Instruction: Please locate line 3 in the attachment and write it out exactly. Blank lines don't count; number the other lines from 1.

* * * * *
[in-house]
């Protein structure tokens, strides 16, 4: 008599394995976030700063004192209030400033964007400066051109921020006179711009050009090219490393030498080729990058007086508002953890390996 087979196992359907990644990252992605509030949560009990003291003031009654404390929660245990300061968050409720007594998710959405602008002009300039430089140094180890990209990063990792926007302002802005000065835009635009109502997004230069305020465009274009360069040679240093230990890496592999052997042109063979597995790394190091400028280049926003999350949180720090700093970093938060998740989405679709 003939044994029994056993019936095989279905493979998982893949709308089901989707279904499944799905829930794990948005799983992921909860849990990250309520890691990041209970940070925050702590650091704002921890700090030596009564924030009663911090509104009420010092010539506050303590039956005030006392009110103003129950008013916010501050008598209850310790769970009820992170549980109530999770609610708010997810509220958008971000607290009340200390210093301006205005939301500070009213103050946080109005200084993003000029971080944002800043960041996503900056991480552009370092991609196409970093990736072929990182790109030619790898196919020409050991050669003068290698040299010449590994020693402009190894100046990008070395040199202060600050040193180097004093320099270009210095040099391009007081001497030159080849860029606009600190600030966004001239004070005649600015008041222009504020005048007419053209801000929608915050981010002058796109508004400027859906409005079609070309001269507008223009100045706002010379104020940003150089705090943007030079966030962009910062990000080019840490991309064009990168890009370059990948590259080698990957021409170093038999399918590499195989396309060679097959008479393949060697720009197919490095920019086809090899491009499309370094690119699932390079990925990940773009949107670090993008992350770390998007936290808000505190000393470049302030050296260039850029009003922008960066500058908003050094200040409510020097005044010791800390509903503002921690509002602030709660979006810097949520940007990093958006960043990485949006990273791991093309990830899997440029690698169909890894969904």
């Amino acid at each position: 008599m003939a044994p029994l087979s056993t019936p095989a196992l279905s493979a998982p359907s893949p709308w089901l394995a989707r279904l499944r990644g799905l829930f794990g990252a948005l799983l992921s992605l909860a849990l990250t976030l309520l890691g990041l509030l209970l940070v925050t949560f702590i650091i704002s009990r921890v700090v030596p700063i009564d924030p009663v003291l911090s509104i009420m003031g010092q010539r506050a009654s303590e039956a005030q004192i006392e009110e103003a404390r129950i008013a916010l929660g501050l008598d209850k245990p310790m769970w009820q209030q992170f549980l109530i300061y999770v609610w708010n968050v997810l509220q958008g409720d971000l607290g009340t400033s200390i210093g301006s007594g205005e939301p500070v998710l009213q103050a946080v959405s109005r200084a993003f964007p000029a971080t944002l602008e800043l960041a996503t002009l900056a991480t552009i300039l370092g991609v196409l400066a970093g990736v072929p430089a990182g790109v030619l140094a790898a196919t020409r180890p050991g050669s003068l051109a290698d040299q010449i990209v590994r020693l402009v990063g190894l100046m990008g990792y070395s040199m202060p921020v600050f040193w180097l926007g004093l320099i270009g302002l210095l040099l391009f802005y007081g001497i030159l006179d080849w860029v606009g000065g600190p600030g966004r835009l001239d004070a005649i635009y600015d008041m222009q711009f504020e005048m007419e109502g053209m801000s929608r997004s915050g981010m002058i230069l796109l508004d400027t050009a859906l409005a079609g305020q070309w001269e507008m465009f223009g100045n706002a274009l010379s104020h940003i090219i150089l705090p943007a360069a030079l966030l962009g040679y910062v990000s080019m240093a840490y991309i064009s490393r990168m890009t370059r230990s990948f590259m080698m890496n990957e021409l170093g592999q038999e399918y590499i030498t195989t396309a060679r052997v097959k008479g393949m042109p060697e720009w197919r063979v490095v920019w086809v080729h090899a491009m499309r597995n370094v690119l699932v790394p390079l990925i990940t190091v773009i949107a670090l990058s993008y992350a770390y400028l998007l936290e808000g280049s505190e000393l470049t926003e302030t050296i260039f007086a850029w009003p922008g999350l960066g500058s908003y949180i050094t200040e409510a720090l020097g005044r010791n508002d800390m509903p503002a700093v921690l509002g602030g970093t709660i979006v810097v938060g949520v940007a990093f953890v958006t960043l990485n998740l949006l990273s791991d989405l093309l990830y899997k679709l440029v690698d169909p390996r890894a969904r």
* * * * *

């Amino acid at each position: 008599m003939a044994p029994l087979s056993t019936p095989a196992l279905s493979a998982p359907s893949p709308w089901l394995a989707r279904l499944r990644g799905l829930f794990g990252a948005l799983l992921s992605l909860a849990l990250t976030l309520l890691g990041l509030l209970l940070v925050t949560f702590i650091i704002s009990r921890v700090v030596p700063i009564d924030p009663v003291l911090s509104i009420m003031g010092q010539r506050a009654s303590e039956a005030q004192i006392e009110e103003a404390r129950i008013a916010l929660g501050l008598d209850k245990p310790m769970w009820q209030q992170f549980l109530i300061y999770v609610w708010n968050v997810l509220q958008g409720d971000l607290g009340t400033s200390i210093g301006s007594g205005e939301p500070v998710l009213q103050a946080v959405s109005r200084a993003f964007p000029a971080t944002l602008e800043l960041a996503t002009l900056a991480t552009i300039l370092g991609v196409l400066a970093g990736v072929p430089a990182g790109v030619l140094a790898a196919t020409r180890p050991g050669s003068l051109a290698d040299q010449i990209v590994r020693l402009v990063g190894l100046m990008g990792y070395s040199m202060p921020v600050f040193w180097l926007g004093l320099i270009g302002l210095l040099l391009f802005y007081g001497i030159l006179d080849w860029v606009g000065g600190p600030g966004r835009l001239d004070a005649i635009y600015d008041m222009q711009f504020e005048m007419e109502g053209m801000s929608r997004s915050g981010m002058i230069l796109l508004d400027t050009a859906l409005a079609g305020q070309w001269e507008m465009f223009g100045n706002a274009l010379s104020h940003i090219i150089l705090p943007a360069a030079l966030l962009g040679y910062v990000s080019m240093a840490y991309i064009s490393r990168m890009t370059r230990s990948f590259m080698m890496n990957e021409l170093g592999q038999e399918y590499i030498t195989t396309a060679r052997v097959k008479g393949m042109p060697e720009w197919r063979v490095v920019w086809v080729h090899a491009m499309r597995n370094v690119l699932v790394p390079l990925i990940t190091v773009i949107a670090l990058s993008y992350a770390y400028l998007l936290e808000g280049s505190e000393l470049t926003e302030t050296i260039f007086a850029w009003p922008g999350l960066g500058s908003y949180i050094t200040e409510a720090l020097g005044r010791n508002d800390m509903p503002a700093v921690l509002g602030g970093t709660i979006v810097v938060g949520v940007a990093f953890v958006t960043l990485n998740l949006l990273s791991d989405l093309l990830y899997k679709l440029v690698d169909p390996r890894a969904r």